Berries were harvested when fully ripe. Berry weight and number of seeds per berry were determined for the first 20 berries ripe from each cross. Seeds were classified as plump and round (large seeds) and shriveled and shrunk (small seeds). Seeds from additional berries were removed using a food blender. Seeds were washed free of pulp and skins with water, dried on a benchtop at room temperature, and stored in coin envelopes at 5 °C. Seeds were planted in Nov. 2007 on the top layer of 4-L nursery containers of sphagnum peat. The containers were kept in a greenhouse with intermittent mist for 2 to 3 months until germination was complete. Seedlings from each cross were counted.

First-pollination to first-ripening interval was calculated from the first day of pollination to the first day of berry ripening. Average pollination-to-ripening interval was calculated from the mean day of pollination to the mean day of harvesting. Fruit set percentage, berry weight, number of seeds per berry, number of plump seeds per pollinated flower, pollination-to-ripening interval, average pollination-to-ripening interval, and number of seedlings per pollinated flower were determined for self- and cross-pollinated flowers. An index of self-incompatibility (ISI) was calculated by dividing the average number of plump seeds per pollinated flower obtained after self-pollination by the same following cross-pollination. A score of 0 to 0.2 was classified as self-incompatible, a score of 0.2 to 1 as incompletely compatible, and a score of 1 as self-compatible (Zapaya and Arroyo, 1978). Means for fruit set percentage were separated using the χ2 “test of independence” with a significance level of 5%. Means for berry weight, number of seeds per berry, number of plump seeds per pollinated flower (PPF), number of seedlings per pollinated flower (SPF), pollination-to-ripening interval, and average pollination-to-ripening interval for the different treatments were separated using least square means by Tukey's test with a significance level of 5%. Data analysis was performed using the GLM and FREQ procedures of SAS (Statistical Analysis System Version 9.1; SAS Institute, Cary, NC). In the χ2 tests for fruit set, each pollinated flower was considered an observation with two possible responses: set or nonset. The null hypothesis of the χ2 “test of independence” was that the ratio of set to nonset was the same for the two crosses being compared.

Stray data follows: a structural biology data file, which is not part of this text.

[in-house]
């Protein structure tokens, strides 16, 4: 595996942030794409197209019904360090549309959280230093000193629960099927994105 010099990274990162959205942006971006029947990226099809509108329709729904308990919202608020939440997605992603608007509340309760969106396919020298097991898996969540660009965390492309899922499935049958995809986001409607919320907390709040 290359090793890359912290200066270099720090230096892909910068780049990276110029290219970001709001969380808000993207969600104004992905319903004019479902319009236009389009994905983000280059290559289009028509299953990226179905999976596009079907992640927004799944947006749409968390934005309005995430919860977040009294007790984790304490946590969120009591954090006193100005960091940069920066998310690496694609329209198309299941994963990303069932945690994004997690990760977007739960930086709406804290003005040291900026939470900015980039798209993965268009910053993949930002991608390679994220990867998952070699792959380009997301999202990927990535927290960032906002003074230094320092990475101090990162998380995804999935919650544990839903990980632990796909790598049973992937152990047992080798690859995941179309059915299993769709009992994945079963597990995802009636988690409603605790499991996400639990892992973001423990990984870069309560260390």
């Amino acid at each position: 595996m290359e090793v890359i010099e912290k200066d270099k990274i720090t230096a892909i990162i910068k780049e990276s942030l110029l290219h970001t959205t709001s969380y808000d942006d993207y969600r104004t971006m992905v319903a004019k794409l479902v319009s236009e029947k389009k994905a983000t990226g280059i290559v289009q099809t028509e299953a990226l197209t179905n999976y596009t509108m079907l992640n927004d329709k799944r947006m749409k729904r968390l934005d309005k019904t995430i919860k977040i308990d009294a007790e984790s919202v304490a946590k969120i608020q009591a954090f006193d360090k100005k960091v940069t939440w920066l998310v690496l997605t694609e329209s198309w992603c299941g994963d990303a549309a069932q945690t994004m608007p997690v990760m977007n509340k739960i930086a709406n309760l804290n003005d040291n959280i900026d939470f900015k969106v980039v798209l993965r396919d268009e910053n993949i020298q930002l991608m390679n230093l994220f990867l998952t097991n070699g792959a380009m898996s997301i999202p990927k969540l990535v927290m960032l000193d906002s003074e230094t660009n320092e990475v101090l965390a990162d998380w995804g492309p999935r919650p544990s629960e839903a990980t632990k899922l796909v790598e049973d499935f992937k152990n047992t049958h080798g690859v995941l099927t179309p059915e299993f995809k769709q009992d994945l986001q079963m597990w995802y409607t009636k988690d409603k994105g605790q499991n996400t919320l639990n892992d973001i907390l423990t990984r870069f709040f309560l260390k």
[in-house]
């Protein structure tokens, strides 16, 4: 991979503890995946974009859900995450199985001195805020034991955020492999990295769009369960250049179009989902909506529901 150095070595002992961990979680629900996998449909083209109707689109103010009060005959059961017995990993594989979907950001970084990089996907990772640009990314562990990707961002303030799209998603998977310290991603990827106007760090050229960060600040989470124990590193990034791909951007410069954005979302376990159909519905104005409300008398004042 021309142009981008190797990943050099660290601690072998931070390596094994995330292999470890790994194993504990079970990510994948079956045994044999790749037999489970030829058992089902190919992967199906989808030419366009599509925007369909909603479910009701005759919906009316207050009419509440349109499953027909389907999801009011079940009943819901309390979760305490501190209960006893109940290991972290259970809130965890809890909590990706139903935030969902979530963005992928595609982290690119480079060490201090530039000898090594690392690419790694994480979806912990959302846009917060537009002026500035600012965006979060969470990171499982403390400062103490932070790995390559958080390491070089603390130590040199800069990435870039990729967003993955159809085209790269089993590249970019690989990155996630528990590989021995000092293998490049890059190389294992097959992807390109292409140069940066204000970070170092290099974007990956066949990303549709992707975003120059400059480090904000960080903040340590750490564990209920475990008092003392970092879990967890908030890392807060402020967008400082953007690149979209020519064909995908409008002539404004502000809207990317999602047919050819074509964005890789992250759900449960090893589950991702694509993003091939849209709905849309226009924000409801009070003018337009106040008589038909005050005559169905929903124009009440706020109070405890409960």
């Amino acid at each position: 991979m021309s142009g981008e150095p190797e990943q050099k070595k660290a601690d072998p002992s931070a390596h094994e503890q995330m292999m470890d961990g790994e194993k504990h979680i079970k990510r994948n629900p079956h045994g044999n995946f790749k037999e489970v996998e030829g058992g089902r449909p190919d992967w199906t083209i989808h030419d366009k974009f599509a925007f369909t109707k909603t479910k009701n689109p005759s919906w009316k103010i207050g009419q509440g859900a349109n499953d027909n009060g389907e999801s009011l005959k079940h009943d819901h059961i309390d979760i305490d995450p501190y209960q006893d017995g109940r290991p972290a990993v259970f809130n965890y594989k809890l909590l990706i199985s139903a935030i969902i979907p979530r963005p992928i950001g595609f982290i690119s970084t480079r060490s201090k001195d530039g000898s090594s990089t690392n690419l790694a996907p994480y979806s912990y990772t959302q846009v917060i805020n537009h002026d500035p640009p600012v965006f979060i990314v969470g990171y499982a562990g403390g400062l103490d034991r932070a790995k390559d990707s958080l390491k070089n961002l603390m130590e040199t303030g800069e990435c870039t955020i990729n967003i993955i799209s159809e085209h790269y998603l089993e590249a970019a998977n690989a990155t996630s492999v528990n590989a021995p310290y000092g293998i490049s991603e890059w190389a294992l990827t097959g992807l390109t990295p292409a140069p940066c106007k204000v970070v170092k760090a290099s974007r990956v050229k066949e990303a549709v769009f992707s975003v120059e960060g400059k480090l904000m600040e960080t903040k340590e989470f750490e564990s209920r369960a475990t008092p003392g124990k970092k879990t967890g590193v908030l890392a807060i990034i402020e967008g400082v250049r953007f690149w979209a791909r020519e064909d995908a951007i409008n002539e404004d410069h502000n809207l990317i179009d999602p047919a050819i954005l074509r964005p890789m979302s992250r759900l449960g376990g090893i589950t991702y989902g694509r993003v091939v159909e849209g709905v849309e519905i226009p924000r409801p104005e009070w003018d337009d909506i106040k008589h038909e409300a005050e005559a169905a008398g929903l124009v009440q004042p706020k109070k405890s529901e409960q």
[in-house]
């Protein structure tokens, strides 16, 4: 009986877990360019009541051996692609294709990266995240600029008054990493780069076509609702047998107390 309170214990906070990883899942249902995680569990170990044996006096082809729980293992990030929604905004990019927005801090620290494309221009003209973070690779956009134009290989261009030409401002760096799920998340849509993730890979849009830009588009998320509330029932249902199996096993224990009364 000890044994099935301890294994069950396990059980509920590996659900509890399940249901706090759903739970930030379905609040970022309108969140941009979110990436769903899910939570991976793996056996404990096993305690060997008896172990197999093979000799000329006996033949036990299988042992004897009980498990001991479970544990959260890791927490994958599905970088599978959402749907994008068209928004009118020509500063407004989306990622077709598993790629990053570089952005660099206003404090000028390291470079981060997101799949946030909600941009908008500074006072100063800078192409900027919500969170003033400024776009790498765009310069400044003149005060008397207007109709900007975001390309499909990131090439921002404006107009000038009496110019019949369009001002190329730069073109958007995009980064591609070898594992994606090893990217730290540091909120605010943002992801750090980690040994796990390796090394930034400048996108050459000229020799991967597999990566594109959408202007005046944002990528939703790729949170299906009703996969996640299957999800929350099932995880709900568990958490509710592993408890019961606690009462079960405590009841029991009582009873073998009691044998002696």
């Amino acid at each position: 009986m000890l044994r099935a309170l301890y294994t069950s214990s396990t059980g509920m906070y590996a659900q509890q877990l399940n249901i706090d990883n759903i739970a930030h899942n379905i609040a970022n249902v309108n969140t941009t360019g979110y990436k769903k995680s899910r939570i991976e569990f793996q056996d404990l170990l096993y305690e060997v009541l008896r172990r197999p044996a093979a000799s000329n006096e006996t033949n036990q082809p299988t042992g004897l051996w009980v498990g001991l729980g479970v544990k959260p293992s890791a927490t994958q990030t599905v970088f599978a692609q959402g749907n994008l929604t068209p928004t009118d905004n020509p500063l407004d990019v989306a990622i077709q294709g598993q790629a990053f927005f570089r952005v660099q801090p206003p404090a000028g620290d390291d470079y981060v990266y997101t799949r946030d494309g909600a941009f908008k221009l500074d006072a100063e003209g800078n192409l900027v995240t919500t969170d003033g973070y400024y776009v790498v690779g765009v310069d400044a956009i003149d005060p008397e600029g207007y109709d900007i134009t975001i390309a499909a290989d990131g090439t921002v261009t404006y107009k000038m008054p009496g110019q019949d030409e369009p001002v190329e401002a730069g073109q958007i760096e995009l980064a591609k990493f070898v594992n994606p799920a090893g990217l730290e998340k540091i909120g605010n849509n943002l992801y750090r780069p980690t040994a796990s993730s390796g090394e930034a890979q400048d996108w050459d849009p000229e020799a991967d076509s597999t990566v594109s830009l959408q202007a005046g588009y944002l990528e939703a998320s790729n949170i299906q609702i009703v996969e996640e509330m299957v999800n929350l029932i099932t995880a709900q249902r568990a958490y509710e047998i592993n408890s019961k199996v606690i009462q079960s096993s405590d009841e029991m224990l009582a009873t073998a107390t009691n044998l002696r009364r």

Results

Fruit set (percentage).

Fruit set for V. darrowii was less than 30% after self-pollination and more than 70% after crosspollination (Table 1). For V. arboreum, fruit set was 0% after self-pollination and ranged from 3.3% to 54.2% after cross-pollination (V. arboreum × V. arboreum) (data not shown). For V. corymbosum selections, fruit set after self-pollination averaged 39.4% (range for five crosses, 9.8% to 74.1%). Fruit set of V. corymbosum after cross-pollination averaged 82.8% (range for 74 crosses, 37.1% to 94.3%, data not shown).

Table 1.

Results of self- and cross-pollination in Florida Vaccinium species measured by fruit set (%), first-pollination to first-ripening interval (pol-ripe interval), and average pollination to ripening (pol-ripe interval average).

Table 1.

Fruit set for self-pollination of 17 F1 (V. darrowii × V. corymbosum) hybrids ranged from 0% to 90.3%. Two hybrid plants had a selfed fruit set over 80% (data not shown). Fruit set after cross-pollination of F1 (V. darrowii × V. corymbosum) hybrids was 59.8% for one cross and 98.2% for a second. Two of the three V. fuscatum clones tested had fruit set over 50% after self-pollination. Fruit set after self-pollination did not differ significantly between V. fuscatum and southern highbush selections (Table 1). Mean fruit set of V. darrowii, V. corymbosum, and their F1 hybrids after self-pollination was lower than after cross-pollination (P < 0.05) (Table 1).